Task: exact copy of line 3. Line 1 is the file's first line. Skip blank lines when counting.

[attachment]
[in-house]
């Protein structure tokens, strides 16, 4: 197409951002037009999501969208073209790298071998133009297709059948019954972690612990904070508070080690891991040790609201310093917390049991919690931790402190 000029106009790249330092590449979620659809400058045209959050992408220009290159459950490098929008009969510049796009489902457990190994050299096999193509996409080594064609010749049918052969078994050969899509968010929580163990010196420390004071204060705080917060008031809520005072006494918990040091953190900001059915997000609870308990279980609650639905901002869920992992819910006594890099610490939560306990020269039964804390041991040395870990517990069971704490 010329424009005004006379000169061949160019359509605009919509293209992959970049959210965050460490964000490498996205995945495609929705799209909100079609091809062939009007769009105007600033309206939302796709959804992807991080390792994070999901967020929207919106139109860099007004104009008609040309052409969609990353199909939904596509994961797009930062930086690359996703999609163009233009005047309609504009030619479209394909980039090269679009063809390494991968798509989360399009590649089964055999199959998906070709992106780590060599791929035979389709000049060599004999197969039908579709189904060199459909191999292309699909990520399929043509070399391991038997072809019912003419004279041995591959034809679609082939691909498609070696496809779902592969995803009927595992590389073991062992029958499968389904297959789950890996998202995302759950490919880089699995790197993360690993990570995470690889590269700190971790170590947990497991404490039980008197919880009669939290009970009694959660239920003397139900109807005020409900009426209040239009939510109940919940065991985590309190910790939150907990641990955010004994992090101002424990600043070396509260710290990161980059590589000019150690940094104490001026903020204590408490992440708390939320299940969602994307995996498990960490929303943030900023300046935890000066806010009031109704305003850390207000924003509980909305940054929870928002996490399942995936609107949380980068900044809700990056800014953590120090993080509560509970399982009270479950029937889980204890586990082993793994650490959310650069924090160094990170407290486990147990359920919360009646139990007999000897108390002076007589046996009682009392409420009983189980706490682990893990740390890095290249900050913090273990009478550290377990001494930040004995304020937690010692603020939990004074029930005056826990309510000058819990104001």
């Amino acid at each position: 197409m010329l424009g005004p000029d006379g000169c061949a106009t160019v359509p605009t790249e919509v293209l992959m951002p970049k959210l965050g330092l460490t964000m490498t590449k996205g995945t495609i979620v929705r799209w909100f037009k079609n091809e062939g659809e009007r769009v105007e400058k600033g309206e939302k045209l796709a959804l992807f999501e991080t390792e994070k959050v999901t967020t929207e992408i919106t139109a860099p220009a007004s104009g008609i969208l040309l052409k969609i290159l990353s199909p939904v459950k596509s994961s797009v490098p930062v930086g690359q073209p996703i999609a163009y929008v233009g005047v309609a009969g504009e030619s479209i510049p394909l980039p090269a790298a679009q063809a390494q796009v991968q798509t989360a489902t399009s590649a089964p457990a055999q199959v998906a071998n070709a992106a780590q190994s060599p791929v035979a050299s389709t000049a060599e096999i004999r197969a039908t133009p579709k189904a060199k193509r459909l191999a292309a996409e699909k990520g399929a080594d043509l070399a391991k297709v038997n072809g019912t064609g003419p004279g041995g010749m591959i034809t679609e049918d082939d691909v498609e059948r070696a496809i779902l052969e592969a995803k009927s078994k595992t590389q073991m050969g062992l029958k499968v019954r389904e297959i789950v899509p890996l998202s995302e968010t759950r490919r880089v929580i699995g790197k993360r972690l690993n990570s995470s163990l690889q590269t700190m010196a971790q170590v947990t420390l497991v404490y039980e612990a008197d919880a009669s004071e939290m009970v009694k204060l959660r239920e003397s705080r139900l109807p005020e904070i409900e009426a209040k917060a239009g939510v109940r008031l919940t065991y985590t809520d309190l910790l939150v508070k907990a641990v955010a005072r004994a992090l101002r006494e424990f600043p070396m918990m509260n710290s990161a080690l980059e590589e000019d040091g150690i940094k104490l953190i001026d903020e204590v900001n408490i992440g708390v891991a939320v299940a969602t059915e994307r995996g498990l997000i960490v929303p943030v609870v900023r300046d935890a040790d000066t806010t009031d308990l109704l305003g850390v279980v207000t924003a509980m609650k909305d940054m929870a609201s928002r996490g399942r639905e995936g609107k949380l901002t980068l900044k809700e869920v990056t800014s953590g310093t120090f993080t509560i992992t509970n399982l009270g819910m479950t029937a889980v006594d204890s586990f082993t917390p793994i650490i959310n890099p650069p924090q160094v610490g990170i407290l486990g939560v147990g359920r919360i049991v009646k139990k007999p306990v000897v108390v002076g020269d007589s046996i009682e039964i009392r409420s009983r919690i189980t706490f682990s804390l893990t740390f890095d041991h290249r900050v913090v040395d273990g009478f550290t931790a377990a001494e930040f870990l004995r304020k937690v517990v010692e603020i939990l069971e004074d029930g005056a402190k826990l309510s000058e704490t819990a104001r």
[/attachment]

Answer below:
């Amino acid at each position: 197409m010329l424009g005004p000029d006379g000169c061949a106009t160019v359509p605009t790249e919509v293209l992959m951002p970049k959210l965050g330092l460490t964000m490498t590449k996205g995945t495609i979620v929705r799209w909100f037009k079609n091809e062939g659809e009007r769009v105007e400058k600033g309206e939302k045209l796709a959804l992807f999501e991080t390792e994070k959050v999901t967020t929207e992408i919106t139109a860099p220009a007004s104009g008609i969208l040309l052409k969609i290159l990353s199909p939904v459950k596509s994961s797009v490098p930062v930086g690359q073209p996703i999609a163009y929008v233009g005047v309609a009969g504009e030619s479209i510049p394909l980039p090269a790298a679009q063809a390494q796009v991968q798509t989360a489902t399009s590649a089964p457990a055999q199959v998906a071998n070709a992106a780590q190994s060599p791929v035979a050299s389709t000049a060599e096999i004999r197969a039908t133009p579709k189904a060199k193509r459909l191999a292309a996409e699909k990520g399929a080594d043509l070399a391991k297709v038997n072809g019912t064609g003419p004279g041995g010749m591959i034809t679609e049918d082939d691909v498609e059948r070696a496809i779902l052969e592969a995803k009927s078994k595992t590389q073991m050969g062992l029958k499968v019954r389904e297959i789950v899509p890996l998202s995302e968010t759950r490919r880089v929580i699995g790197k993360r972690l690993n990570s995470s163990l690889q590269t700190m010196a971790q170590v947990t420390l497991v404490y039980e612990a008197d919880a009669s004071e939290m009970v009694k204060l959660r239920e003397s705080r139900l109807p005020e904070i409900e009426a209040k917060a239009g939510v109940r008031l919940t065991y985590t809520d309190l910790l939150v508070k907990a641990v955010a005072r004994a992090l101002r006494e424990f600043p070396m918990m509260n710290s990161a080690l980059e590589e000019d040091g150690i940094k104490l953190i001026d903020e204590v900001n408490i992440g708390v891991a939320v299940a969602t059915e994307r995996g498990l997000i960490v929303p943030v609870v900023r300046d935890a040790d000066t806010t009031d308990l109704l305003g850390v279980v207000t924003a509980m609650k909305d940054m929870a609201s928002r996490g399942r639905e995936g609107k949380l901002t980068l900044k809700e869920v990056t800014s953590g310093t120090f993080t509560i992992t509970n399982l009270g819910m479950t029937a889980v006594d204890s586990f082993t917390p793994i650490i959310n890099p650069p924090q160094v610490g990170i407290l486990g939560v147990g359920r919360i049991v009646k139990k007999p306990v000897v108390v002076g020269d007589s046996i009682e039964i009392r409420s009983r919690i189980t706490f682990s804390l893990t740390f890095d041991h290249r900050v913090v040395d273990g009478f550290t931790a377990a001494e930040f870990l004995r304020k937690v517990v010692e603020i939990l069971e004074d029930g005056a402190k826990l309510s000058e704490t819990a104001r």